We are all aware that the left is prepping for some intense anti-Mormon bigotry in the coming election cycle. But the fact that Mitt Romney is a Mormon is going to lead to some interesting discussions on the right as well. If there was any doubting that, consider the fact that the same minister who made waves after calling Mormonism a cult at a Rick Perry event has now endorsed Mitt Romney for president.
As can be expected, commentators are jumping all over him, claiming he is inconsistent (funny how such a move would be considered “pragmatic” if it happened on the left, but that’s a topic for another day). The minister’s defense is a logical one, and a sound one, but I’m guessing there’s a lot of folks who are going to miss what he’s saying:
Back in October, you may remember Pastor Robert Jeffress’ controversial statements about Republican president candidate Mitt Romney. The faith leader was introducing Texas Gov. Rick Perry at the Voter Values Summit in Washington, D.C., when he said that Mormonism is a “cult” and that it “is not Christianity.” Now, just months later, Jeffress has endorsed Romney, causing some to further criticize the evangelical preacher.
On Sunday, he appeared on “FOX & Friends” to discuss his take on Romney, Obama and Mormonism. Hosts Clayton Morris and Dave Briggs didn’t waste any time launching into what critics have said about Jeffrees, while asking the pastor how he rectifies his past opposition to Romney with his current support.
“I haven’t changed my tune. In fact, I never said Christians should not vote for Mitt Romney,” Jeffrees said when asked why his opinions have evolved. “When I talked about his theology I was answering a question about theology. And I still maintain there are vast differences between Mormons and Christians but we do share many of the same values — like the sanctity of life and religious freedom.”
Jeffrees maintains that there has been “no inconsistency” and that he has said that he would vote for Romney over Obama for some time now. Some of his past comments do seem to corroborate this claim.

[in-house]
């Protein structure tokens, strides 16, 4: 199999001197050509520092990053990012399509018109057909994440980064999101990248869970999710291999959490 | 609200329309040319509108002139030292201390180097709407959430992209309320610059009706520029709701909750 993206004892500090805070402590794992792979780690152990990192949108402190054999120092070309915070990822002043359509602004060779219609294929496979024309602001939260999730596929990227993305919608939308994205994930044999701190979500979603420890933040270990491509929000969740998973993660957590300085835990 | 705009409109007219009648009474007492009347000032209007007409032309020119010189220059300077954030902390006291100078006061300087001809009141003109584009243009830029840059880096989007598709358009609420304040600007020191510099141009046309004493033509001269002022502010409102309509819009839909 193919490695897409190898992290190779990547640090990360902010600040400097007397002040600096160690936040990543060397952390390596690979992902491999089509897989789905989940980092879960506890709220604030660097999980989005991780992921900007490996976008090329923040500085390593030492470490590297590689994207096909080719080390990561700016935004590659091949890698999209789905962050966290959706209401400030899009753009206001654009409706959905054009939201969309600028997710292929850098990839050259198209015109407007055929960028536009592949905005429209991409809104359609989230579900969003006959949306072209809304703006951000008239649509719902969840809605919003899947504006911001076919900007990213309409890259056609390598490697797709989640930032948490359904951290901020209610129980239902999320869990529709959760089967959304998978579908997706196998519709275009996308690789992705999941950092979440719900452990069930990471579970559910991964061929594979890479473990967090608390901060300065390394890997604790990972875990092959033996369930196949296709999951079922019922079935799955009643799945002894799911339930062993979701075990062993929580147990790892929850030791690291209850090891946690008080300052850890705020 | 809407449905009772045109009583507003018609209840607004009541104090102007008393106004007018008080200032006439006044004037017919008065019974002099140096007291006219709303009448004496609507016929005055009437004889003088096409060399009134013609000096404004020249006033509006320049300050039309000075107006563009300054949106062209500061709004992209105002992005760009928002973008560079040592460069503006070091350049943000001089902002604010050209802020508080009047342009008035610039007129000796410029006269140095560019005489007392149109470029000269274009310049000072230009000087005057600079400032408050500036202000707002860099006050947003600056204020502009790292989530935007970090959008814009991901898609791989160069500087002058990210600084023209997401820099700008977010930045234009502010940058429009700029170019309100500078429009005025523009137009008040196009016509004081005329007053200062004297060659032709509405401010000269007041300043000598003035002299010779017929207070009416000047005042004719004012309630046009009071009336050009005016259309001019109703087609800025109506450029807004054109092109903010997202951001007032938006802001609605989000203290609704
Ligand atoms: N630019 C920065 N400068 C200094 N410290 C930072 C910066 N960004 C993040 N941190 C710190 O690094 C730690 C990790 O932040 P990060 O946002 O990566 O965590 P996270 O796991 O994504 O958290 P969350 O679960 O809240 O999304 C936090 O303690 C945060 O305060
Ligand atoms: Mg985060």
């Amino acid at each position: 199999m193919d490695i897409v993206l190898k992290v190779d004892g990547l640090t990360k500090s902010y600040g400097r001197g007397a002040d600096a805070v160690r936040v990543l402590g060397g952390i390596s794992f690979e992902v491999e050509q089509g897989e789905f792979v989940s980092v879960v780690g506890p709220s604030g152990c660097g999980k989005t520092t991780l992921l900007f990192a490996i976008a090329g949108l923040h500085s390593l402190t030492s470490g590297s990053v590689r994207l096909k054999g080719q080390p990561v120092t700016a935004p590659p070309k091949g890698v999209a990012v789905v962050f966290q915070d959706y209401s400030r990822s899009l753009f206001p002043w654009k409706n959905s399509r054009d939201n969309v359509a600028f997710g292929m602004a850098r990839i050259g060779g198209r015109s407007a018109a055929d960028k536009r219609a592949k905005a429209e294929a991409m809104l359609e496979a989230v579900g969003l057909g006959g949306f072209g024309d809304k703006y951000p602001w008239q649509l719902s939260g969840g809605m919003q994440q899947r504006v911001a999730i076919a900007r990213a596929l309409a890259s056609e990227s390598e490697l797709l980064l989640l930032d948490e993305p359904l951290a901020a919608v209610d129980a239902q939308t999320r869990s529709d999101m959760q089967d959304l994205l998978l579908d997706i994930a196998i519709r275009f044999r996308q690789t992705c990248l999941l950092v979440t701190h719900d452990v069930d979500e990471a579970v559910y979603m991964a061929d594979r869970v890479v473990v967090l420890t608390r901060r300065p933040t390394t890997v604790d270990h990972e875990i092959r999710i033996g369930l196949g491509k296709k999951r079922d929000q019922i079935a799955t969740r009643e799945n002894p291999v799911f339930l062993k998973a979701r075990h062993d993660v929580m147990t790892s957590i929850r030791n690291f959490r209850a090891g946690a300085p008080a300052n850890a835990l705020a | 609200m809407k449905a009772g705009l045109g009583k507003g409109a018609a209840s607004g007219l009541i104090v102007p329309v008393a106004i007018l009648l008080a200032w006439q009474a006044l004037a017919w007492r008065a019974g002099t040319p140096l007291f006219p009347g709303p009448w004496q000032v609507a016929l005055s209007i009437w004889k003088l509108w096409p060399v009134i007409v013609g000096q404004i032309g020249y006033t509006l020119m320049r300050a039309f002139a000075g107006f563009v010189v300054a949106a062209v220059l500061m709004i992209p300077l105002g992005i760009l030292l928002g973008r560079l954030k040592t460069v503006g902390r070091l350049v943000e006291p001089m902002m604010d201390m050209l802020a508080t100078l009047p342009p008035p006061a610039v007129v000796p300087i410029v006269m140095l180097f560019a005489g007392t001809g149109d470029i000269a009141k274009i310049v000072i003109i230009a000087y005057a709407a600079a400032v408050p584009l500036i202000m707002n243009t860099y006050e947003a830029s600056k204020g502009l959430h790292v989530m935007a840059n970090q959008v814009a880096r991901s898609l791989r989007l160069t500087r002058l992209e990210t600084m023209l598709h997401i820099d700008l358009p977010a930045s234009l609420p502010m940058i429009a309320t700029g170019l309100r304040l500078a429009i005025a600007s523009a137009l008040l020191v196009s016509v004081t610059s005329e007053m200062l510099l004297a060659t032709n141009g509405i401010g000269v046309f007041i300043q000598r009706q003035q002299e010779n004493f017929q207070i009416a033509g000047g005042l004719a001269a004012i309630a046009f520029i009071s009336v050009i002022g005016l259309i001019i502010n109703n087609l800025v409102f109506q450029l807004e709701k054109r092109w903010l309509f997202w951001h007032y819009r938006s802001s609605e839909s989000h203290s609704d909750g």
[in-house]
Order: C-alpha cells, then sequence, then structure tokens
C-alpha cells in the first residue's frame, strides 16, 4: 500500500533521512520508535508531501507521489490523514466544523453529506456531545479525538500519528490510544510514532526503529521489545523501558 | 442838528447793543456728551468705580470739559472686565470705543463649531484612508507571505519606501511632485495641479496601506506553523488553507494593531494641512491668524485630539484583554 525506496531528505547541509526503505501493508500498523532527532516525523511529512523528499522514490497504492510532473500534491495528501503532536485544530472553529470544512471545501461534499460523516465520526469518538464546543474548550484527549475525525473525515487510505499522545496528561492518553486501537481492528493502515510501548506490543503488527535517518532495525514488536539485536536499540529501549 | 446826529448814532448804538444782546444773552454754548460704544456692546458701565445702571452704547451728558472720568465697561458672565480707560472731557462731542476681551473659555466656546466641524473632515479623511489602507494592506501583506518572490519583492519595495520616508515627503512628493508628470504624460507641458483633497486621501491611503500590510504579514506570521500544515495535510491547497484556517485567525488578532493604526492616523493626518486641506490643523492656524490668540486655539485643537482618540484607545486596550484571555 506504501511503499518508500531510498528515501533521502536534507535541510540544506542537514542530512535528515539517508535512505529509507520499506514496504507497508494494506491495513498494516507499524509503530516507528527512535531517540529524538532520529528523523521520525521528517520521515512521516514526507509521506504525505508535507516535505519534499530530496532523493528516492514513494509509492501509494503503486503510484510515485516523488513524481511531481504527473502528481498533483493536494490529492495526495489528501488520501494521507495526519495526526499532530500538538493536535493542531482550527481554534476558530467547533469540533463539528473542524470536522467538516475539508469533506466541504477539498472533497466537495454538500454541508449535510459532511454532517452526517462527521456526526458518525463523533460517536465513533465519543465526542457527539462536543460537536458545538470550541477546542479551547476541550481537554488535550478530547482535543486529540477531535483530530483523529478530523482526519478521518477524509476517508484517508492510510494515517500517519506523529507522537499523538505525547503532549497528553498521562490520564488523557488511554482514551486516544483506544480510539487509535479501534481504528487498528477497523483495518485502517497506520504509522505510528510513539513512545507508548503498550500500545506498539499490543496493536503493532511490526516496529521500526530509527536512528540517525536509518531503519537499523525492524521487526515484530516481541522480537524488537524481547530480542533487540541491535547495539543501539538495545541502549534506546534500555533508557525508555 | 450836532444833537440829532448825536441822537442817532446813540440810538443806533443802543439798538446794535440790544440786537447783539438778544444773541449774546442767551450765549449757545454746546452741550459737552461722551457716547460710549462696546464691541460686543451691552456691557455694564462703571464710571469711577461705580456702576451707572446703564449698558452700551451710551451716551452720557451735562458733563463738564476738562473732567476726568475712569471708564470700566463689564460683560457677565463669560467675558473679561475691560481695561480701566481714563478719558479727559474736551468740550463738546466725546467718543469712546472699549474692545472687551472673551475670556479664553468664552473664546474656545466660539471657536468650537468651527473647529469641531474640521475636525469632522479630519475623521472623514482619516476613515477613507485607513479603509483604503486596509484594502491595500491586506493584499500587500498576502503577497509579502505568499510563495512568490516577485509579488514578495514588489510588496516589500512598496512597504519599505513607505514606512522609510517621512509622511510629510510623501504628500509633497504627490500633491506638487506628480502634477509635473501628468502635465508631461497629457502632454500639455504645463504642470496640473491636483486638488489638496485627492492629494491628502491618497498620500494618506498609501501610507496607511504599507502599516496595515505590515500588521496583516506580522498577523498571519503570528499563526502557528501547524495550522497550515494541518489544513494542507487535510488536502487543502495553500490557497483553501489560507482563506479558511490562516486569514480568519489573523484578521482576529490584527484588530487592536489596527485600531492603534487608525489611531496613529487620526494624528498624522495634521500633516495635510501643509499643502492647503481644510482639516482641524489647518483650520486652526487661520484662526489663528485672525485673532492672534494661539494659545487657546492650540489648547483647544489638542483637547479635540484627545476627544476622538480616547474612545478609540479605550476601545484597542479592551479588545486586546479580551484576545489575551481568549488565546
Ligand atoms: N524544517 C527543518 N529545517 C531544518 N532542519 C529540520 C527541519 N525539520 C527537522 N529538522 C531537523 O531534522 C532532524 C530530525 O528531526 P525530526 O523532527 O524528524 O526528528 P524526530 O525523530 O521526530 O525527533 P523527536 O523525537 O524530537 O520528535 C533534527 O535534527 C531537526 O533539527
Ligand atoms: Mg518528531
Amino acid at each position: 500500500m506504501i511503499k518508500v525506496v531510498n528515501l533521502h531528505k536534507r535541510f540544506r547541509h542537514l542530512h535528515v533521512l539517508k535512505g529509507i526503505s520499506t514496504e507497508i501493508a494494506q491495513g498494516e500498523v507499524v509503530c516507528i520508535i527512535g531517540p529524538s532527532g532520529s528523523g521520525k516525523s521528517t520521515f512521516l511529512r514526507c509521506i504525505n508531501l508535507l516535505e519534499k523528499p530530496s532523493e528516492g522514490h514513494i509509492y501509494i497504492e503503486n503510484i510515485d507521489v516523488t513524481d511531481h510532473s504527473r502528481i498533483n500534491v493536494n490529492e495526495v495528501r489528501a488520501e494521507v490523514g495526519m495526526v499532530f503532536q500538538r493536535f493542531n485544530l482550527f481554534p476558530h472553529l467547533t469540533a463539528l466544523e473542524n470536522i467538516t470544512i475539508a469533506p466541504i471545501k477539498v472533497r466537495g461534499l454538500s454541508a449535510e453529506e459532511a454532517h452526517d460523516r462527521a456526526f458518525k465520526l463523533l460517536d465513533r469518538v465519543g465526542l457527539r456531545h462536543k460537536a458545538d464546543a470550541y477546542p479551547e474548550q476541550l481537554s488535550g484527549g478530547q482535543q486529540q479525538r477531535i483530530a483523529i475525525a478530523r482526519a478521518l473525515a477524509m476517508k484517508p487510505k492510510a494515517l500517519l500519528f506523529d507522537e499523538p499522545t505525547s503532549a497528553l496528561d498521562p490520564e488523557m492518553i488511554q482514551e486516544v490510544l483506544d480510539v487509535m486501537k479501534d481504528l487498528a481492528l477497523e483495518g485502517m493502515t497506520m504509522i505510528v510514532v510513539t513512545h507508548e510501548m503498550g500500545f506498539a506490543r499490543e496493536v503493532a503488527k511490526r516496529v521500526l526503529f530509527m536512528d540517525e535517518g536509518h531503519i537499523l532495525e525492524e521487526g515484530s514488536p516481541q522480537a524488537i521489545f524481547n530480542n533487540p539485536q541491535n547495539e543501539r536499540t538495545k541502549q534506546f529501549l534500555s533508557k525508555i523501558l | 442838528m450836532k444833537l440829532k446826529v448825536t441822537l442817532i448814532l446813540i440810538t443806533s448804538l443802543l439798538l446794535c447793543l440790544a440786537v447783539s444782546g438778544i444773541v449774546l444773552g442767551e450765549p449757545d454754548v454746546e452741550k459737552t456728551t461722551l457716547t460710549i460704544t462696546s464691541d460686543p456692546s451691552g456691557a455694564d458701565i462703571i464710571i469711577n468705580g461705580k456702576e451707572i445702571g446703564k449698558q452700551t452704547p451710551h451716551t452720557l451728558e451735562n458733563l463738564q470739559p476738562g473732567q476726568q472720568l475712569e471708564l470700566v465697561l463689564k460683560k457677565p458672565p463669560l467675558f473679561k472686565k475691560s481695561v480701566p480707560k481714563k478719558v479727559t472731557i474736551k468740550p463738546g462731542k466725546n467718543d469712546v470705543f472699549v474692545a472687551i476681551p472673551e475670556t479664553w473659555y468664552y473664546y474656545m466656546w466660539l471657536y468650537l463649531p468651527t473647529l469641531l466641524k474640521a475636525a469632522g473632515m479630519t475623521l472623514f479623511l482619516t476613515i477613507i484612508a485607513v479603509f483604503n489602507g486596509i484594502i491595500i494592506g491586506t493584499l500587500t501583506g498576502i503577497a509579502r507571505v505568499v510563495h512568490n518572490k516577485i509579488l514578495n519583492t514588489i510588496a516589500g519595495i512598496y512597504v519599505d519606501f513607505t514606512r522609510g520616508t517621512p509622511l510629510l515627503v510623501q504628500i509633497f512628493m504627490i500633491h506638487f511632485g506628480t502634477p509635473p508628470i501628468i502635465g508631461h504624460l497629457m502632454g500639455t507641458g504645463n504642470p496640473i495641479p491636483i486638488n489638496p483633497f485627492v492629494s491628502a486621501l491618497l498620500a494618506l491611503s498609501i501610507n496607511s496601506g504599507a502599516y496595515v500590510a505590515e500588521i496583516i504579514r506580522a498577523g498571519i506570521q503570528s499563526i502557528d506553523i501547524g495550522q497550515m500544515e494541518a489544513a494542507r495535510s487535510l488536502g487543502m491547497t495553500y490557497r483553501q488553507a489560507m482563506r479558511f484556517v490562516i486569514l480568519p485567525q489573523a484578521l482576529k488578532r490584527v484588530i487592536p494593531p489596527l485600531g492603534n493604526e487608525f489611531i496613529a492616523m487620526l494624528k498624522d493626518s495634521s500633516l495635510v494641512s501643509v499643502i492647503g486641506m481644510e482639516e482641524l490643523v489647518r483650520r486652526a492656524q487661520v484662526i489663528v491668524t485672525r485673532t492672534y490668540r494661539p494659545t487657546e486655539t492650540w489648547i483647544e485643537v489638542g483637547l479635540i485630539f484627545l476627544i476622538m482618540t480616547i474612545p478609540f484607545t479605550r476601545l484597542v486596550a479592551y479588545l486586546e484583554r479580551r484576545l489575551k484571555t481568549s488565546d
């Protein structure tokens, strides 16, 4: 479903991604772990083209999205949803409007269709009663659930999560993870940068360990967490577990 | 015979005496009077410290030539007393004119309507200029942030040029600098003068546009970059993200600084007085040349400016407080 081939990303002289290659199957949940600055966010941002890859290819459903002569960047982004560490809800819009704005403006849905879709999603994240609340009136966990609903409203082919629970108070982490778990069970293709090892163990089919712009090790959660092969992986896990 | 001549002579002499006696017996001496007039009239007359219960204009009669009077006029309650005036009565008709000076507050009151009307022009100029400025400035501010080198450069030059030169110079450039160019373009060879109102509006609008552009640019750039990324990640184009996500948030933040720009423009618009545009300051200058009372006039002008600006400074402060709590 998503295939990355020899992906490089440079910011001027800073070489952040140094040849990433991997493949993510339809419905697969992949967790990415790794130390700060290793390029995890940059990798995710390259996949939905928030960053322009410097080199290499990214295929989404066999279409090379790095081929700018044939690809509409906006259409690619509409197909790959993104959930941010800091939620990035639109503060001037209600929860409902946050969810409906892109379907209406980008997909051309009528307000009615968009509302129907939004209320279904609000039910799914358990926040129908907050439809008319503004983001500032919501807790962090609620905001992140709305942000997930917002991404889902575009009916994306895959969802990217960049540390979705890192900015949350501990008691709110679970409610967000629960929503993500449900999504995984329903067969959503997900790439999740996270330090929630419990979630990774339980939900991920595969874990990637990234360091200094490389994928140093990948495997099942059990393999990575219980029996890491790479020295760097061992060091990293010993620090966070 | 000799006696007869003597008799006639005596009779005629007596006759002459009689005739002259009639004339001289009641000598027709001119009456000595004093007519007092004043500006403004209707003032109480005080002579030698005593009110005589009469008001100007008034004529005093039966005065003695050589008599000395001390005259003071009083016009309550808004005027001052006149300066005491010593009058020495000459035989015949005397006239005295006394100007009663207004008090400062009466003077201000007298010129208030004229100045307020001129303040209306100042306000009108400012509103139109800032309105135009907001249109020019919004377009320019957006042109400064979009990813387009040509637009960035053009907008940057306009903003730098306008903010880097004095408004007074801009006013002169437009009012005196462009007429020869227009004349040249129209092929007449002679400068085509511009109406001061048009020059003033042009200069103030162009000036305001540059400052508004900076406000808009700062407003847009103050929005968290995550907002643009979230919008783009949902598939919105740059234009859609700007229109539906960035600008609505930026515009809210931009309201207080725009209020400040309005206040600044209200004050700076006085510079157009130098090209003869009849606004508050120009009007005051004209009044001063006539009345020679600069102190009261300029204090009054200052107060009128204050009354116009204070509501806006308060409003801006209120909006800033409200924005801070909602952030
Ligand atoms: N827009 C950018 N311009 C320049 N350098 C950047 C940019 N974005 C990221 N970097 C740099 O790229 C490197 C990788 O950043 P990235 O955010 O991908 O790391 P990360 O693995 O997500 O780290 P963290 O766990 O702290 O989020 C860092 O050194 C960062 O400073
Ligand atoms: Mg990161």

The left probably won’t ever appreciate this distinction, but honestly they don’t need to. The left isn’t going to support Romney anyway. But for the right, what Mr. Jeffrees is saying is going to be a key discussion amongst conservative Christians who find themselves in serious theological disagreements with the tenets of Mormonism. I consider myself part of that group.
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But Jeffrees is indicating the reality of something I stress on the program repeatedly: the government is not to be used for the enforcement of a strict doctrinal code. It should be submissive to the Moral Law (or Natural Law) of God. And while the former is not a source of agreement between many conservative Christians and Mormons, the latter certainly may be. That is the point that Jeffrees is making: he was more content in the primary with other conservative Christians that he found greater agreement with on both theological and political issues. But in the general election, Romney is compared to a different opposition.
Some will say that Jeffrees is saying whatever he needs to say in order to defeat Obama at any cost. The thing is, that’s exactly the point. As Jeffrees explains:
“There’s every reason to support Mitt Romney in this election,” he continued, going on to claim that President Barack Obama “opposes Biblical principles.”
Romney may not be a theological brother, but as a Mormon, he shares a common respect for Natural Law, Biblical principle and moral absolutes that our leaders must possess. Obama has proven himself to be an enemy to each of those.